Suffering for Faith


Introduction

Every Christian, however feeble his faith may be, can take courage and inspiration from the writer’s words in Heb. 11: 32–35: “For the time would fail me telling of Gideon, and Barak, and Samson, and Jephthah, and David and Samuel, and of the prophets: who by faith overcame kingdoms, wrought righteousness, obtained promises, stopped lions’ mouths, quenched [the] power of fire, escaped [the] edge of the sword, became strong out of weakness, became mighty in war, made [the] armies of strangers give way. Women received their dead again by resurrection …”. Who could not be inspired by these heroes of the faith, both known and unknown, who faith so mightily conquered through God? Yet v35 does not stop there for it continues: “and others were tortured, not having accepted deliverance, that they might get a better resurrection” (my emphasis). A demarcation is thus made between those whose faith conquered and those who suffered for their faith, and between those who overcame in the power of God and those who were overcome and yet through that same power remained faithful. Faith conquering is something all of us would love to emulate; faith suffering is something that most would shrink from. And yet the great “cloud of witnesses” (Heb. 12: 1) presented to us encompasses both, and we are therefore to follow in the footsteps of “these all” (Heb. 11: 39, my emphasis), whether the road is one of conquest or one of suffering.

And Others

The passage about these “others” needs to be quoted in full: “and others were tortured, not having accepted deliverance, that they might get a better resurrection; and others underwent trial of mockings and scourgings, yea, and of bonds and imprisonment. They were stoned, were sawn asunder, were tempted, died by the death of the sword; they went about in sheepskins, in goatskins, destitute, afflicted, evil treated, (of whom the world was not worthy,) wandering in deserts and mountains, and [in] dens and caverns of the earth” (vs 35–38). Now thousands have suffered because of their sins and wickedness as men among men—but as Peter asks, “what glory [is it] if sinning and being buffeted ye shall bear [it]?” (1 Pet. 2: 20). There is no glory in such suffering, only shame. Those described in Hebrews 11: 35–38, however, suffered on account of their faith—for men had no legitimate quarrel with them. The tortures and sufferings which they endured were wholly on account of man’s deep–rooted enmity against God and His Word. If the saints described from v32 to the first part of v35 overcame through believing what they had heard from God, the saints described from the latter part in v35 through to v38 were overcome on account of their faithfulness to God.

   Now the Bible tells us that such things “written before have been written for our instruction” (Rom. 15: 4)—they are preserved to us for a purpose. Indeed, it is a dangerous thing to read Scripture in a purely abstract way. The “word of God [is] living and operative, and sharper than any two–edged sword” (Heb. 4: 12, my emphasis). Thus, the list of saints in Hebrews 11, both named and unnamed, are a great “cloud of witnesses” (Heb. 12: 1), and they are witnesses to us. What they witnessed was not so much what they said, but what they did and what they were, as believing what God had said to them. This raises serious questions. In comparison, what sort of faith have we got, and will it stand in the day of adversity? This is no mere academic enquiry. There can be no doubt that the winds of change are blowing through society, and the suffering to which Christ has called us (see 1 Pet. 2: 21) may soon be a practical reality. Many seem to imagine that the generally benevolent attitude of the authorities will continue indefinitely, but this is a delusion, and is essentially placing faith in man rather than God. The testimony of Scripture is that “in [the] last days difficult times shall be there” (2 Tim. 3: 1). Many other similar Scriptures could be quoted. It is very apparent that in many countries the favour with which Christianity was formerly regarded is being rapidly replaced by outright contempt. Just as Jacob noted that the countenance of Laban was “not toward him as previously” (Gen. 31: 2), so Christians need to be alive to the change in atmosphere, and to ready themselves for what may be coming. We need to study the lives of those men and women of long ago, who though they were overcome, held fast Christ’s name, did not deny his faith, and were “faithful unto death” (Rev. 2: 10). They are not just historical curios but given to us as patterns—patterns that soon may have a deeply personal and practical relevance.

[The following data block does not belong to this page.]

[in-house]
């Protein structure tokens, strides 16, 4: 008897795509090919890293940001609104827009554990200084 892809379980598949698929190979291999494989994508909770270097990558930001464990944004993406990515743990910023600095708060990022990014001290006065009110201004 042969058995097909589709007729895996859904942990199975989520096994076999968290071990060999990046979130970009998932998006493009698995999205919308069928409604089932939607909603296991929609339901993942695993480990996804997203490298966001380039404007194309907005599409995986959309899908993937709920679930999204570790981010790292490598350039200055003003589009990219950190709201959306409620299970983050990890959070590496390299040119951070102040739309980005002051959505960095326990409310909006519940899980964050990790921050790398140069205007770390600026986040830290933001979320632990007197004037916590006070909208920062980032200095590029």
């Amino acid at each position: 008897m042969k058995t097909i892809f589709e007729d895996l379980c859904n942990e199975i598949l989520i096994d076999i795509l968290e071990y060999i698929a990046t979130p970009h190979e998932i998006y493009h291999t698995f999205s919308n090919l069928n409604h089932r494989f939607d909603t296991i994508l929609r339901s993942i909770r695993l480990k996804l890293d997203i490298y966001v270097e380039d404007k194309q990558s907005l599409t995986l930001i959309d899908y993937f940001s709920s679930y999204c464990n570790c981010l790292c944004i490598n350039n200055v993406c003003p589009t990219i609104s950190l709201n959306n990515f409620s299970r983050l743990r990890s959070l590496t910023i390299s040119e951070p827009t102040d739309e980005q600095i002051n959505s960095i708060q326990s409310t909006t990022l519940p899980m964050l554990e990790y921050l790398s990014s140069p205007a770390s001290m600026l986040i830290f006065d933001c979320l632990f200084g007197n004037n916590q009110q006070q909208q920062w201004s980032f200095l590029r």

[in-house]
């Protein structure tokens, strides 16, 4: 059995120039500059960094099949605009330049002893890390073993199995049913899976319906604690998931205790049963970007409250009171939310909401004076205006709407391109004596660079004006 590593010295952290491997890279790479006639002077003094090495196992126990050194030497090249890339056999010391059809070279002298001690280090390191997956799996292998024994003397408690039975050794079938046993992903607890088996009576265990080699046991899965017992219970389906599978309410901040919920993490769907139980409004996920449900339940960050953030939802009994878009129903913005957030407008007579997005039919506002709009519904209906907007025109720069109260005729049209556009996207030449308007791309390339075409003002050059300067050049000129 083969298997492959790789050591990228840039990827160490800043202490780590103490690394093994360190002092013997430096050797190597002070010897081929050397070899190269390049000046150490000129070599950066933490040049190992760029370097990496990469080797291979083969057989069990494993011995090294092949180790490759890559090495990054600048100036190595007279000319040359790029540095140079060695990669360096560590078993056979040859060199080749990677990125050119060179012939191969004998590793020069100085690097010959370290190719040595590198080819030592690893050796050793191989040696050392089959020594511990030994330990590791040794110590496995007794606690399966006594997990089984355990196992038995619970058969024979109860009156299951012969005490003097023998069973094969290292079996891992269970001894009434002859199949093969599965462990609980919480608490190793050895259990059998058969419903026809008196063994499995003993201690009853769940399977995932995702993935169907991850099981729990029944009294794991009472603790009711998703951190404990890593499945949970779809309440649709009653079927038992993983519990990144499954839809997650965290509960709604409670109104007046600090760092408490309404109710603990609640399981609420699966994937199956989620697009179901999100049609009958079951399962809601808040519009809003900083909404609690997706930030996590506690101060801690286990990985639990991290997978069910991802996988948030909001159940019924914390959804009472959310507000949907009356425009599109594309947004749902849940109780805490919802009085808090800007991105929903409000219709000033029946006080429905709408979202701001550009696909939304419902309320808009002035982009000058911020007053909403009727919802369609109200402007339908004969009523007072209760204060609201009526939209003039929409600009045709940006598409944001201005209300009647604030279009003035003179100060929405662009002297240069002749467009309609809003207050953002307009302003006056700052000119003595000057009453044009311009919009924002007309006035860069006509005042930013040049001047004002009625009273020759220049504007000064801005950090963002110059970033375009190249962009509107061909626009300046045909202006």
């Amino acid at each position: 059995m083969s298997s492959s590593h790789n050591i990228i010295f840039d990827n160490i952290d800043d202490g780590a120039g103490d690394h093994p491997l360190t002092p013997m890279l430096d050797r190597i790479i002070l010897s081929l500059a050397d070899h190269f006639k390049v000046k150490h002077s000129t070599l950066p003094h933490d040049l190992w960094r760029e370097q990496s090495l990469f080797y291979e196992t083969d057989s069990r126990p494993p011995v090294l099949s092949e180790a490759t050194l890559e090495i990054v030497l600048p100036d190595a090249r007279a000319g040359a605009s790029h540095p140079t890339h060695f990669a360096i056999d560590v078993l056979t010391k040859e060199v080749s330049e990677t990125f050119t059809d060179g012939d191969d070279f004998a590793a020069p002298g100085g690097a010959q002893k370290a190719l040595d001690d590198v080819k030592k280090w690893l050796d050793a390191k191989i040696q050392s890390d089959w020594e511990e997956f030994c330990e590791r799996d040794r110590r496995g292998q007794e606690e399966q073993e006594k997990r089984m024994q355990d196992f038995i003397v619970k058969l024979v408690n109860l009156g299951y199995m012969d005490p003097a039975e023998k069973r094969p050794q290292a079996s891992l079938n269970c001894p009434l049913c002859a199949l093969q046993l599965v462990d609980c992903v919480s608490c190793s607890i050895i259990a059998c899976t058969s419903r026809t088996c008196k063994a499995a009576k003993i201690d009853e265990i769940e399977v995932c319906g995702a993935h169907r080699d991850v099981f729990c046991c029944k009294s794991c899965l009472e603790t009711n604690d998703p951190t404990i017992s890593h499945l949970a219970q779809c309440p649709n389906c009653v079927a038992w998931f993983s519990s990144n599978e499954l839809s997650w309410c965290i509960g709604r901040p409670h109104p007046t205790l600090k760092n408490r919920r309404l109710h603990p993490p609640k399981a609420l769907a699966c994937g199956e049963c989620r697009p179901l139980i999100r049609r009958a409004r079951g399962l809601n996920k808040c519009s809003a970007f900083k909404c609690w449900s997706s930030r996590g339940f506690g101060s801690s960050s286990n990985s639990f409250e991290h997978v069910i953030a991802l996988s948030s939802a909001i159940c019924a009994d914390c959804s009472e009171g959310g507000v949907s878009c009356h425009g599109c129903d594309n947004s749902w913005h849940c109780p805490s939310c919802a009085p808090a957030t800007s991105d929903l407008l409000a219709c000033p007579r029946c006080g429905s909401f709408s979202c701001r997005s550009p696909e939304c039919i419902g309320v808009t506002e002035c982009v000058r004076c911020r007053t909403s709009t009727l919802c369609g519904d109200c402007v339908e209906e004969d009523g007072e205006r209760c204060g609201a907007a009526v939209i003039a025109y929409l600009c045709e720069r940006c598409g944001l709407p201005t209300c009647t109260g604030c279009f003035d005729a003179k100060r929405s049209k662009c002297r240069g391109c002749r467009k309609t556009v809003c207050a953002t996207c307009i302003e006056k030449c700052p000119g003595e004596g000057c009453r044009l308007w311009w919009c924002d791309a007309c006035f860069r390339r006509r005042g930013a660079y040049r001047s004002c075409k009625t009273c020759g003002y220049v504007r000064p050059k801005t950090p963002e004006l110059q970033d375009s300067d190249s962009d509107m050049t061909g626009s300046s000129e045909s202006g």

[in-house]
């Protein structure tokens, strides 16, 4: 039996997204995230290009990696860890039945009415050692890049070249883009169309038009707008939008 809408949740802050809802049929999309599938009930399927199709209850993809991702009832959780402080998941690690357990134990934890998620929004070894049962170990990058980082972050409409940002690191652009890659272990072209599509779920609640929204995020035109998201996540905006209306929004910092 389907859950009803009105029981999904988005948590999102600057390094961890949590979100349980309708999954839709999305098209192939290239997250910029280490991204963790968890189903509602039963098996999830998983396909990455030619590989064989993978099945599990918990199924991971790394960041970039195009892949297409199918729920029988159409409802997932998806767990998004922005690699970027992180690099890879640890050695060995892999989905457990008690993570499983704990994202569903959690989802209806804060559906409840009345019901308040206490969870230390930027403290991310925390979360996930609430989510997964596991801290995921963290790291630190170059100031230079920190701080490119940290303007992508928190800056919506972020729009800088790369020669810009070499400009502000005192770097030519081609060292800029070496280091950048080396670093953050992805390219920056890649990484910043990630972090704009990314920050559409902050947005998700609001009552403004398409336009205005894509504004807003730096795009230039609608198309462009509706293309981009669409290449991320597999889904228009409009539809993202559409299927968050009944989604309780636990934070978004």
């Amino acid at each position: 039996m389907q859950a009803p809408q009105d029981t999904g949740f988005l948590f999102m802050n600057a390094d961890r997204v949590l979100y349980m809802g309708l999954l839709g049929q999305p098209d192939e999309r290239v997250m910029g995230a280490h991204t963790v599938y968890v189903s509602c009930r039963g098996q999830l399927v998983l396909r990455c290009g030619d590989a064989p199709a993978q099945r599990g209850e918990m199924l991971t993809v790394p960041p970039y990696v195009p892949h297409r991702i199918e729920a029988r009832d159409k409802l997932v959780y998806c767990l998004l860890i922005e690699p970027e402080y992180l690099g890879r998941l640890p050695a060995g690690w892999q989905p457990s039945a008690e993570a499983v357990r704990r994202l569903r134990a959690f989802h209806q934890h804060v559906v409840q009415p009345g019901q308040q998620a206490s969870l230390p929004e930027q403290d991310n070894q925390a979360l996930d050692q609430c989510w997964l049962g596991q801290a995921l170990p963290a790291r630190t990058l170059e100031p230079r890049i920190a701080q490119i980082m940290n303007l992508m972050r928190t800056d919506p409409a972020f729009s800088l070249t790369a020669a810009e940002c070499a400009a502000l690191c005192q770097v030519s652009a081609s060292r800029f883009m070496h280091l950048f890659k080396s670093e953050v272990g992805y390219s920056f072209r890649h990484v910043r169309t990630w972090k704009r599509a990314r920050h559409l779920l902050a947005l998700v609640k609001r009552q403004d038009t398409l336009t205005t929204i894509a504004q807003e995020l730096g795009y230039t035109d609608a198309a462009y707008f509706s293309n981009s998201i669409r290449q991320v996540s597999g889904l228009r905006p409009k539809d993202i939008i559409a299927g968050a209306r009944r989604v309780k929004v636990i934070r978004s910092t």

A Better Resurrection

The word tortured in Hebrews 11: 35 means beaten or cudgelled to death. The Greek word is tumpanizw which means to beat on a drum, and refers to a wooden frame resembling a drum on which the victim was stretched in order to be battered to death. The writer is not talking about ‘rough handling’ here—this is murderous. The reason for the torture is given: “others were tortured, not having accepted deliverance, that they might get a better resurrection” (Heb. 11: 35, my emphasis). Deliverance was a liberation offered on the condition of apostasizing—a release from torture procured by a denial of the faith. The contrast is with “a better resurrection” (my emphasis) and the parallel is with “women received their dead again by resurrection” (v35, my emphasis). Remarkably, however, those of whom the writer is speaking declined the opportunity of a ‘resurrection’ or restoration to life in this world in order instead that they might “get a better resurrection”. They preferred the resurrection to come to the promise of life proffered by their tormentors.